In the Paris of the 1930s, the Quintette du Hot Club de France was all the rage. The band played gypsy jazz music, swinging and free-spirited, and its leaders, Belgian-born guitarist Django Reinhardt and French violinist Stephane Grappelli, became legends in their time.
All these years later, both men are long gone, but the legend remains. As does the music.
Paul Mehling, the founding guitarist of the Hot Club of San Francisco, started as a violinist, but fell under the spell of Django and his fleet-fingered "jazz manouche" guitar while still in his 20s (and that was quite a few years ago).
Mehling and company pay a return visit to Savannah Sept. 23 with a program similar to the one they brought here in 2009. The program for Cinema Vivant goes like this: For the first half, the group will play a concert of gypsy jazz - classic, Django-era material, some newer stuff and a few tunes of their own.
Then they'll provide live accompaniment to three vintage silent films, one of which, Ladislaw Starewicz's 1912 short The Cameraman's Revenge, is one of the first known examples of stop-motion animation.
You've often said your desire is to bring gypsy jazz music into the present and the future. Can you explain what you mean?
Paul Mehling: The actual mission statement of the band is to preserve the memory and music of Django Reinhardt and the Hot Club of France. But we don't want to be like preservationists necessarily, because there's no fun in that unless you're a real gypsy or you have some stake in it. It's the same kind of deal when I play regular jazz, New Orleans music: I want people to feel like this music isn't just history. It's not something under glass in a dusty museum, it's contemporary in its own way. Especially when it's live, right in front of you.
Why does gypsy jazz work so well with these silent films?
Paul Mehling: The easiest answer is that two of these three films are from a Russian director. But the longer of the two, he was living in Paris when he created the film. And there are scenes of Paris in the film. And that's just a no-brainer, right there. The other thing is, these films are quirky, and odd, and yet kind of familiar. And people have said that about our music, too. And with the Charley Bowers film, we kind of changed our aesthetic - instead of not following the movie exactly with sound effects, we decided to go for it. Because it's chock-full of opportunities for sound effects; we actually use music as sound effects. And I know that sounds weird, and you might not even notice it if you come to the show. It's a subtle trick, but it's a trick. And I think we're pulling it off.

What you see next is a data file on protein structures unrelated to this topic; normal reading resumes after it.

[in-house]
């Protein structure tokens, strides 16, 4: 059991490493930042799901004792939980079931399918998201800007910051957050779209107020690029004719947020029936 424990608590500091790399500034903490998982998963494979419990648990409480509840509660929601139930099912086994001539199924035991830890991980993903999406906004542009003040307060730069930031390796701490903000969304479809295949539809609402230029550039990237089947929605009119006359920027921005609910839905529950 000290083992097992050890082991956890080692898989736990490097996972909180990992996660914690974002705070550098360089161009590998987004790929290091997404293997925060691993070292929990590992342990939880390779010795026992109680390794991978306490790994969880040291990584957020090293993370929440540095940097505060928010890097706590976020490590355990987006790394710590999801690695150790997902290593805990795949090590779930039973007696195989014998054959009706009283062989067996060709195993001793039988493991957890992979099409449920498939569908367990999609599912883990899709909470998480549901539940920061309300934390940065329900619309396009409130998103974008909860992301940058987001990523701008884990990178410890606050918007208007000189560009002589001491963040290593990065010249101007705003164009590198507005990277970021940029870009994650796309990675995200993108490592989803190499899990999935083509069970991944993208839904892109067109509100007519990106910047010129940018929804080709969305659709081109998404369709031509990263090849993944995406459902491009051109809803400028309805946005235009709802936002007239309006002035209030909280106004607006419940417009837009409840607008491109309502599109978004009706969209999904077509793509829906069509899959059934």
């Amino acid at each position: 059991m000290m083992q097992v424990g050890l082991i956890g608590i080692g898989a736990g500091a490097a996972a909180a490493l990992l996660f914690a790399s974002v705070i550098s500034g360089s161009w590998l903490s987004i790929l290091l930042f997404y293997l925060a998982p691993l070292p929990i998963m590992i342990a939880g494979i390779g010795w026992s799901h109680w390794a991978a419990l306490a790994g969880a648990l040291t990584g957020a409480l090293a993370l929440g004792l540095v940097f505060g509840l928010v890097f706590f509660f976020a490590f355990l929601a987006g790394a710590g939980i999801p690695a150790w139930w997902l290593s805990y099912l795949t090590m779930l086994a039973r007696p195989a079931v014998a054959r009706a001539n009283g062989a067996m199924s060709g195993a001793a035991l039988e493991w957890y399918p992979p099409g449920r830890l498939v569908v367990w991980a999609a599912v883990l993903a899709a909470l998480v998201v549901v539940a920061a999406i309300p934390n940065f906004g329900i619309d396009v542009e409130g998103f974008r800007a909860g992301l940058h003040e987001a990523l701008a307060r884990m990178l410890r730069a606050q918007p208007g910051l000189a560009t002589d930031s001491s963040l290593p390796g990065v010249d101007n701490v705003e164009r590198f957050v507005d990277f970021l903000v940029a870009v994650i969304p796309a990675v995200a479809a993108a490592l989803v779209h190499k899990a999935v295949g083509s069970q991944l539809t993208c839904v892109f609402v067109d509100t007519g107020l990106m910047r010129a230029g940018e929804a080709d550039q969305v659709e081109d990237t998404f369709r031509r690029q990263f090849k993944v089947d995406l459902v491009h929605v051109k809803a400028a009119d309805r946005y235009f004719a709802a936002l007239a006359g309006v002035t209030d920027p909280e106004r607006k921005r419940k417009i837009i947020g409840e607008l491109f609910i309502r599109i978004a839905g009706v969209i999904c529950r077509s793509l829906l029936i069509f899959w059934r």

How precise do you have to be? Are you watching the screen the whole time?
Paul Mehling: We rehearse like crazy so that we're good at this. The other film show, that we toured for about seven years, and we got really good at not just memorizing the films, but feeling the films - the little subtleties. You kind of get inside the director's mind. Silent films were kind of made with that in mind, that there would be a million different accompaniments. Because these films would come to a theater, and whoever the musicians were in that particular theater would accompany the film. So the director has to give up a little bit of control on that front. And musicians 100 years later accompanying their film, that's something I'm sure they never thought of.
OK, so The Cameraman's Revenge is a stop-motion animation film about beetles ...
Paul Mehling: Yeah, this guy Ladislaw Starewicz started as an entymologist. He just loved bugs, but he couldn't get them to sit still long enough to photograph them. So he had to kill them to photograph them. And then he thought, how fun it might be to try to animate them. And when the film came out, animation was no new that some audiences couldn't believe it. It was easier for them to believe that he had trained bugs to do all this stuff like ride bicycles and have fight scenes. They couldn't wrap their minds around it.
Hot Club of San Francisco: Cinema Vivant
Where: Lucas Theatre, 32 Abercorn St.
When: At 8 p.m. Friday, Sept. 23
Tickets: $20-$34 ($10 with SCAD ID)
Artist's website: hcsf.com
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